I hate waste. It’s just one of those things that seems to happen too much in my household. I will buy food that my family says that they want to eat, but sometimes it just winds up sitting in the fridge until it’s spoiled and needs to go in the garbage.
My daughter likes to eat apples. Every time I go to the supermarket with her, she loads up on them. Unfortunately, with her busy schedule, she doesn’t have time to eat everything that she buys, so I need to find something to do with all the let over fruit. Sometimes I’ll make cake or pie. This weekend I made Apple Oatmeal Cobbler.
- Prep Time: 20 minutes
- Cook Time: 40 minutes
Apple Oatmeal Cobbler
I love warm desserts. This is one of my favorites!
- apples - 8, pared and thinly sliced
- sugar - 1/2 cup
- water - 1/2 cup
- lemon juice - 1 tablespoon
- margarine - 1/2 cup
- flour - 1 cup
- oats - 1 cup
- sugar - 1/2 cup
- baking soda - 1/2 teaspoon
- salt - 1/2 teaspoon
- nutmeg - 1/4 teaspoon
- cinnamon - 1 teaspoon
- Peel and cut apples into small pieces.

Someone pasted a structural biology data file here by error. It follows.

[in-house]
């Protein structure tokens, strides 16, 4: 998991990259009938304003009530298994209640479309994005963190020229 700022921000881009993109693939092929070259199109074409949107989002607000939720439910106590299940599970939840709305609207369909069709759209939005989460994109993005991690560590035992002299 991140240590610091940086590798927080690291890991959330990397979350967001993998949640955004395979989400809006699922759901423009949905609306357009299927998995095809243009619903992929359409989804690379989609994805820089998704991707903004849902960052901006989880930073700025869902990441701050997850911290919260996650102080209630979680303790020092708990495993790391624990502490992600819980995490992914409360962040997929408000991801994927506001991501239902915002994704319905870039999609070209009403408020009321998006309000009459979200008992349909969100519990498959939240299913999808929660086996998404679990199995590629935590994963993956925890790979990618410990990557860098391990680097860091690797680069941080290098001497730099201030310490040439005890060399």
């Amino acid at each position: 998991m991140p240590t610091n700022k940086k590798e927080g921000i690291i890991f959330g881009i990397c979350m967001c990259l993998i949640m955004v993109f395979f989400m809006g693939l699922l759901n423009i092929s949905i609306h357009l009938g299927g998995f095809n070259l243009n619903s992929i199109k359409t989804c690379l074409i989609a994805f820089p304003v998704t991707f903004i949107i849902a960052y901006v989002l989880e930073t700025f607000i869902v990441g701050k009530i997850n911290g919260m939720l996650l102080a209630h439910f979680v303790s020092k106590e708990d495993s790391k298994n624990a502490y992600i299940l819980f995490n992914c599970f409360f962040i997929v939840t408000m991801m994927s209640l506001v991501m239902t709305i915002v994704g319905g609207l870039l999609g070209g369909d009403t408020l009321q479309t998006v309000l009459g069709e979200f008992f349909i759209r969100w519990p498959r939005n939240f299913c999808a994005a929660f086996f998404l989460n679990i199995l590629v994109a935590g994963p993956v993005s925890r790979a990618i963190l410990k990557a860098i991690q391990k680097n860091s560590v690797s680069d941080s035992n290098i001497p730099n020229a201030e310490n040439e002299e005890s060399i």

- Cook them on the stovetop with sugar, water and lemon juice until all the water is absorbed.
- Put in bottom of a baking dish.
- Mix all ingredients together.
- Layer on top of apple mixture.
- Bake at 350 degrees for 40 minutes.
This is best served warm with some vanilla ice cream. I’ve been trying to find a good recipe for that too. I’ve been playing around with it and have some good candidates, but I’m not there yet. I’ll have it for you soon.
If I don’t have 8 soft apples hanging around, I’ll supplement with some fresh bought Granny Smiths, but any apples will really do.
I used apples for this dish, but if you have left over peaches or pears, you can throw them in too. The more fruit flavors, the merrier.
Being vegan is very environmentally friendly. Cows are the number one contributor of greenhouse gases. Using up the stuff you have in the fridge also helps keep waste down. Remember, wasting an apple is not just wasting an apple – it’s also wasting all the energy that went into creating that apple, not only things like water and fertilizer, but also the gas that it takes to transport the food to your local supermarket.
I try to buy local produce whenever possible. I also try to buy food that is indigenous of the region. That way you get the best produce without needing to have it shipped over hundreds, or even thousands of miles. That’s a double win in my book.
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